“To understand more clearly what is meant by judgement, imagine a singles match being played by Mr. A and Mr. B, with Mr. C acting as the umpire. Mr. A is serving his second serve to Mr. B on the first point of a tie-breaker. The ball lands wide, and Mr. C calls, “Out. double fault.” Seeing his serve land out and hearing, “double fault,”
Mr. A frowns, says something demeaning about himself, and calls the serve “terrible.”
Seeing the same stroke, Mr. B. judges it as “good” and smiles.
The umpire neither frowns nor smiles;Â he simply calls the ball as he sees it.”
– W. Timothy Gallwey,Â “The Inner Game of Tennis”
Man is not a rational animal, he is a rationalizing animal. – Robert Heinlein
Leadership, I frequently say, is about “making good decisions with limited information.” Not perfect decisions. But good decisions. You don’t have a choice in business: move quickly or die. And unlike CEOs on Wall Street, the small business CEO’s worst nightmare is to fail their employees and customers. I am not afraid of risk or failure as an individual, but I do have obligations and those must be met and that requires leadership during trying times.
There are three major factors that make leadership decisions difficult:
- Speed – you must make a decision and you never have enough information.
- Pressure – the pressure to make the right call, and make it now, is intense.
- Commitment – even if only 51% sure about a decision, commit 100%.
I suspect politicians face the same deadlyÂ triadÂ when making decisions. And worse than letting their employees and family down, politicians risk being pilloried in the media,Â dragged through the hot coals of a PR disaster, and destroying the empire! Why anyone would want to be a politician is beyond me.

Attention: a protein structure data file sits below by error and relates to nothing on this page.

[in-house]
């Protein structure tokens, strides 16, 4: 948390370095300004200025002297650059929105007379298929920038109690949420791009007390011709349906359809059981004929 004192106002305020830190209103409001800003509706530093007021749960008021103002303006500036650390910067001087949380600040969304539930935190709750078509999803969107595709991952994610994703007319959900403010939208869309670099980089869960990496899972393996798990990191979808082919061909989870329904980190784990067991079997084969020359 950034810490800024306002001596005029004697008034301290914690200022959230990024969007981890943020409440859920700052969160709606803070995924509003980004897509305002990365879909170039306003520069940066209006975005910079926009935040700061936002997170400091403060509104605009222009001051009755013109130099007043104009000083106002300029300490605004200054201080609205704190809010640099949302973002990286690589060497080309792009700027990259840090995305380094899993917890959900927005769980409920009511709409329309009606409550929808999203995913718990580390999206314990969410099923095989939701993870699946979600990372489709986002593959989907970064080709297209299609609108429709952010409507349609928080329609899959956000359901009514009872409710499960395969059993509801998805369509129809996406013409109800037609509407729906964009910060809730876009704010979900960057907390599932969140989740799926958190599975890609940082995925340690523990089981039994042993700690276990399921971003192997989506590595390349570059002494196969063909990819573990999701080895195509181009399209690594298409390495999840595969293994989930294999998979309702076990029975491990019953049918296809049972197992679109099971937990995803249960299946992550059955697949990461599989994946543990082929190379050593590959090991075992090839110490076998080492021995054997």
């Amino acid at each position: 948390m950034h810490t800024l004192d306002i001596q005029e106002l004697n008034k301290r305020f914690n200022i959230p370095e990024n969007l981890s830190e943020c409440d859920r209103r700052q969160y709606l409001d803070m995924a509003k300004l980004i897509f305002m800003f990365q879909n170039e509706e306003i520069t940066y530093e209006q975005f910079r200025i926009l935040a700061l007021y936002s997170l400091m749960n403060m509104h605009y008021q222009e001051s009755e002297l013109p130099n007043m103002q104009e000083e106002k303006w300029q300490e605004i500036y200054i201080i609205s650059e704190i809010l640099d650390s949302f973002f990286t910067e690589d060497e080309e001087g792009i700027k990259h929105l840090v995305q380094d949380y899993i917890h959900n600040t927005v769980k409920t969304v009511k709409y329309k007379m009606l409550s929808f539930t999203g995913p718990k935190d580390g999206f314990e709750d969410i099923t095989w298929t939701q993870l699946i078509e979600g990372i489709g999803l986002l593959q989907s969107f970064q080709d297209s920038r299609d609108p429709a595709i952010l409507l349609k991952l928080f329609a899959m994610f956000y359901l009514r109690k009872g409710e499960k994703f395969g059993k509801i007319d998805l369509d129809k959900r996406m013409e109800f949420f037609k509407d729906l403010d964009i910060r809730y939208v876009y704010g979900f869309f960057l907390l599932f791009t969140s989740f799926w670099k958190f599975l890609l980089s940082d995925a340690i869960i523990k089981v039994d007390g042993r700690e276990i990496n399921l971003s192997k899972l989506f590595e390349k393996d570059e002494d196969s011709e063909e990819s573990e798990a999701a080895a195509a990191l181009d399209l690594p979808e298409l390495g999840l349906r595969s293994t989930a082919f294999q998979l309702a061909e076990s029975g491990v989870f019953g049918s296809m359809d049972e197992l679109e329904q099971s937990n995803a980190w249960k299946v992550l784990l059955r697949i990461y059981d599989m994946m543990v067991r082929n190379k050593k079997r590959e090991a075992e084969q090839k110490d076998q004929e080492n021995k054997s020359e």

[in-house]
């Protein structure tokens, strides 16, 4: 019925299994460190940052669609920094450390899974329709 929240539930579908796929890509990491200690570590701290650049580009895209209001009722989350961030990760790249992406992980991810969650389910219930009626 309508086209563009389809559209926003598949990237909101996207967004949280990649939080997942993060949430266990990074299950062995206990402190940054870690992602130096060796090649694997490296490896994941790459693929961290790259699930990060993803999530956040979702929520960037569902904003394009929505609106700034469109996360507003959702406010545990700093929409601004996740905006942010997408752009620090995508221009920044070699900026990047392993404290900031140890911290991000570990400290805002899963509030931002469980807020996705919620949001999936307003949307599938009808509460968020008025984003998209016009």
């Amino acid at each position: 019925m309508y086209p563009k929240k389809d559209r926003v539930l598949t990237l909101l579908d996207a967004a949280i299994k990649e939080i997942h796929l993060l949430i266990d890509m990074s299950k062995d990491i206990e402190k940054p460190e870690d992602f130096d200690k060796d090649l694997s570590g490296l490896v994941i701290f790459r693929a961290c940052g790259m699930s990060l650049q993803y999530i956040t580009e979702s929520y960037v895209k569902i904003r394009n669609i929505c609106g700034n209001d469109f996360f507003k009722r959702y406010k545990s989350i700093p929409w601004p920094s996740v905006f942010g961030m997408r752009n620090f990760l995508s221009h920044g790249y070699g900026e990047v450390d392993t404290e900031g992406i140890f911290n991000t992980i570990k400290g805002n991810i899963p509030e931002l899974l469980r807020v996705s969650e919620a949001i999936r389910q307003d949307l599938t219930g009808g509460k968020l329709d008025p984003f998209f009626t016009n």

So it was with some relief this weekend when I read the letter to the editor in the Houston Chronicle by Charles Hamilton of Spring Texas titled “Thinking Men Think.” It was like someone with common sense finally stepped into the room. From his letter:
Regarding “Let’s give Romney time to sort out his positions” (Page B9, Friday),Â Gail CollinsÂ inaccurately notes a presidential nonqualifying trait inÂ Mitt Romney‘s “not giving a fig” about undocumented workers clipping his lawn.
Non-objectively, she does not compare Obama’s many flip-flops (e.g., closing Guantanamo) with Mitt’s (e.g.,Â abortion)…
Thinking men think. Man’s judgment of other men’s motives is oftenÂ flawed.
Politician’s disparage each other to get elected because we the electorate remember bad stuff better. Witness the oft quotedÂ and paraphrased “you get 10 bad reviews from an angry customer versus 1 recommendation from a happy customer.” Witness “if it bleeds it leads.” Witness Perez Hilton, the Drudge Report, etc… WE have trained the media and the politicians to feed us disparaging remarks about each other.
And the worst of those sound-byte-disparagementsÂ is she “s/he flip-floped on issue _____.” What does that mean in poli-parlance? It is slang for “the politician changed their position” with an implied “you can’t trust them.”
flip-flopping,” by the media, is consistent with the actions of a rational human being. Feel free to ponder “what” changed. Be it pandering to the left or right. But SOMETHING changed in the politician’s world-view to have themÂ logicallyÂ take a new position.Â Â The broad definition of flip-flopper can be painted on President Obama as well as on candidates Mitt Romney and Newt Gingrich. And how does this help move us forward? It doesn’t.
Look, we all benefit from a healthy Presidential Election. Let’s talk about the issues in the primary and in the general election. But if you hear someone say “he is a flip-flopper” the person who is speaking is not thinking withÂ acuity. Don’t we deserve a leader smart enough to move with the cheese?
As Charles’ said – “Thinking men think.” And thank God for that!